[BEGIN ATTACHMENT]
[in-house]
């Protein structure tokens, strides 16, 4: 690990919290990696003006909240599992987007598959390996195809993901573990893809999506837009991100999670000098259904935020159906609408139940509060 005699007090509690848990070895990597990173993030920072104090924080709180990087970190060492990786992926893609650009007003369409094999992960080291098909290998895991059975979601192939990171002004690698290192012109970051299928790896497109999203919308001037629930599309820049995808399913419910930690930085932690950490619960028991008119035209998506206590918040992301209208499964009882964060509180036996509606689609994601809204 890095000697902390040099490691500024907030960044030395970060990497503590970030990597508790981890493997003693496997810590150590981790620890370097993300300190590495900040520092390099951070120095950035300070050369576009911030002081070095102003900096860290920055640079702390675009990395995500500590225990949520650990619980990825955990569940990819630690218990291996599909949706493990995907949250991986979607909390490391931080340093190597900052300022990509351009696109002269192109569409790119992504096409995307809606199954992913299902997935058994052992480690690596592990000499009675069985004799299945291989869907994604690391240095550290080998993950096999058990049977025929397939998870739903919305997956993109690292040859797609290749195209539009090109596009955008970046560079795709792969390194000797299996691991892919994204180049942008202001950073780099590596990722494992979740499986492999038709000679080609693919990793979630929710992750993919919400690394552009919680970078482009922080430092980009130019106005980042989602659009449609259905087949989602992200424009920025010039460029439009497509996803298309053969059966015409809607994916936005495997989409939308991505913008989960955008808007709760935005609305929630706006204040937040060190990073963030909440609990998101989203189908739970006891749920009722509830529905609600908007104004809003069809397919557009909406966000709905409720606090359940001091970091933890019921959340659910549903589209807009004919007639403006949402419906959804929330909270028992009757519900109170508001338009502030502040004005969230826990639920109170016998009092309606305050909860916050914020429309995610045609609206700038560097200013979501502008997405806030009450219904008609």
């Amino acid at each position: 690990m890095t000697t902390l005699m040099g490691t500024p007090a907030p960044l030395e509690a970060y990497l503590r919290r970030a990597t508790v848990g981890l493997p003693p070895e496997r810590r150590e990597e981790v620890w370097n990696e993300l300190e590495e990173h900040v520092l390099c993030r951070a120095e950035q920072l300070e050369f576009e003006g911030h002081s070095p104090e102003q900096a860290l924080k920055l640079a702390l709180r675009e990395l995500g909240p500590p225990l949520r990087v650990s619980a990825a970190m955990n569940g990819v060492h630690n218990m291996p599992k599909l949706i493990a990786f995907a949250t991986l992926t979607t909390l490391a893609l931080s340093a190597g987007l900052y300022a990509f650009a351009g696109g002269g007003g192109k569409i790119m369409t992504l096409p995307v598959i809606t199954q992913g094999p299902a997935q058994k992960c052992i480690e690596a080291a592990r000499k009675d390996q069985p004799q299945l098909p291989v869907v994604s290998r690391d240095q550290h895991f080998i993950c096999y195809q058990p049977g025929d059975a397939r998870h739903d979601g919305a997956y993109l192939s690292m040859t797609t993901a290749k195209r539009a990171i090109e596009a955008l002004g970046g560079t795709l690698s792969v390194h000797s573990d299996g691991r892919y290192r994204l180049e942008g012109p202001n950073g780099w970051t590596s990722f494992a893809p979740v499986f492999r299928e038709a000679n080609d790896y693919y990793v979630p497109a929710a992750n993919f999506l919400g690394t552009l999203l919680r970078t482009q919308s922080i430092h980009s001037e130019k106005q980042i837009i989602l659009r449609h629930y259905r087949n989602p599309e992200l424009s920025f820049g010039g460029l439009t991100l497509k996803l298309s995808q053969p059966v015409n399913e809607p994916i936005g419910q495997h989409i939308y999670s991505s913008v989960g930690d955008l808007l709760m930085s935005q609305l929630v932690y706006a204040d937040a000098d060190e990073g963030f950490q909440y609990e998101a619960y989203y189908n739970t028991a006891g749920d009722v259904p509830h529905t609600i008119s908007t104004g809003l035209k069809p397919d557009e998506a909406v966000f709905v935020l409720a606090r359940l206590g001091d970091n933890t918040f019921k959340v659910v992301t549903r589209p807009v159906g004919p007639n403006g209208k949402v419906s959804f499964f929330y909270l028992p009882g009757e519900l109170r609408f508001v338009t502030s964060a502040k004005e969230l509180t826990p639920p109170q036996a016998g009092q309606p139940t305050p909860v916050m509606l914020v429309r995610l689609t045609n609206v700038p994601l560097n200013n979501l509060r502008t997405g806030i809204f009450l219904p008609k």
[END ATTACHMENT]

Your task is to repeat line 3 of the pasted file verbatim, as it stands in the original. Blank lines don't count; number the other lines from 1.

């Amino acid at each position: 690990m890095t000697t902390l005699m040099g490691t500024p007090a907030p960044l030395e509690a970060y990497l503590r919290r970030a990597t508790v848990g981890l493997p003693p070895e496997r810590r150590e990597e981790v620890w370097n990696e993300l300190e590495e990173h900040v520092l390099c993030r951070a120095e950035q920072l300070e050369f576009e003006g911030h002081s070095p104090e102003q900096a860290l924080k920055l640079a702390l709180r675009e990395l995500g909240p500590p225990l949520r990087v650990s619980a990825a970190m955990n569940g990819v060492h630690n218990m291996p599992k599909l949706i493990a990786f995907a949250t991986l992926t979607t909390l490391a893609l931080s340093a190597g987007l900052y300022a990509f650009a351009g696109g002269g007003g192109k569409i790119m369409t992504l096409p995307v598959i809606t199954q992913g094999p299902a997935q058994k992960c052992i480690e690596a080291a592990r000499k009675d390996q069985p004799q299945l098909p291989v869907v994604s290998r690391d240095q550290h895991f080998i993950c096999y195809q058990p049977g025929d059975a397939r998870h739903d979601g919305a997956y993109l192939s690292m040859t797609t993901a290749k195209r539009a990171i090109e596009a955008l002004g970046g560079t795709l690698s792969v390194h000797s573990d299996g691991r892919y290192r994204l180049e942008g012109p202001n950073g780099w970051t590596s990722f494992a893809p979740v499986f492999r299928e038709a000679n080609d790896y693919y990793v979630p497109a929710a992750n993919f999506l919400g690394t552009l999203l919680r970078t482009q919308s922080i430092h980009s001037e130019k106005q980042i837009i989602l659009r449609h629930y259905r087949n989602p599309e992200l424009s920025f820049g010039g460029l439009t991100l497509k996803l298309s995808q053969p059966v015409n399913e809607p994916i936005g419910q495997h989409i939308y999670s991505s913008v989960g930690d955008l808007l709760m930085s935005q609305l929630v932690y706006a204040d937040a000098d060190e990073g963030f950490q909440y609990e998101a619960y989203y189908n739970t028991a006891g749920d009722v259904p509830h529905t609600i008119s908007t104004g809003l035209k069809p397919d557009e998506a909406v966000f709905v935020l409720a606090r359940l206590g001091d970091n933890t918040f019921k959340v659910v992301t549903r589209p807009v159906g004919p007639n403006g209208k949402v419906s959804f499964f929330y909270l028992p009882g009757e519900l109170r609408f508001v338009t502030s964060a502040k004005e969230l509180t826990p639920p109170q036996a016998g009092q309606p139940t305050p909860v916050m509606l914020v429309r995610l689609t045609n609206v700038p994601l560097n200013n979501l509060r502008t997405g806030i809204f009450l219904p008609k």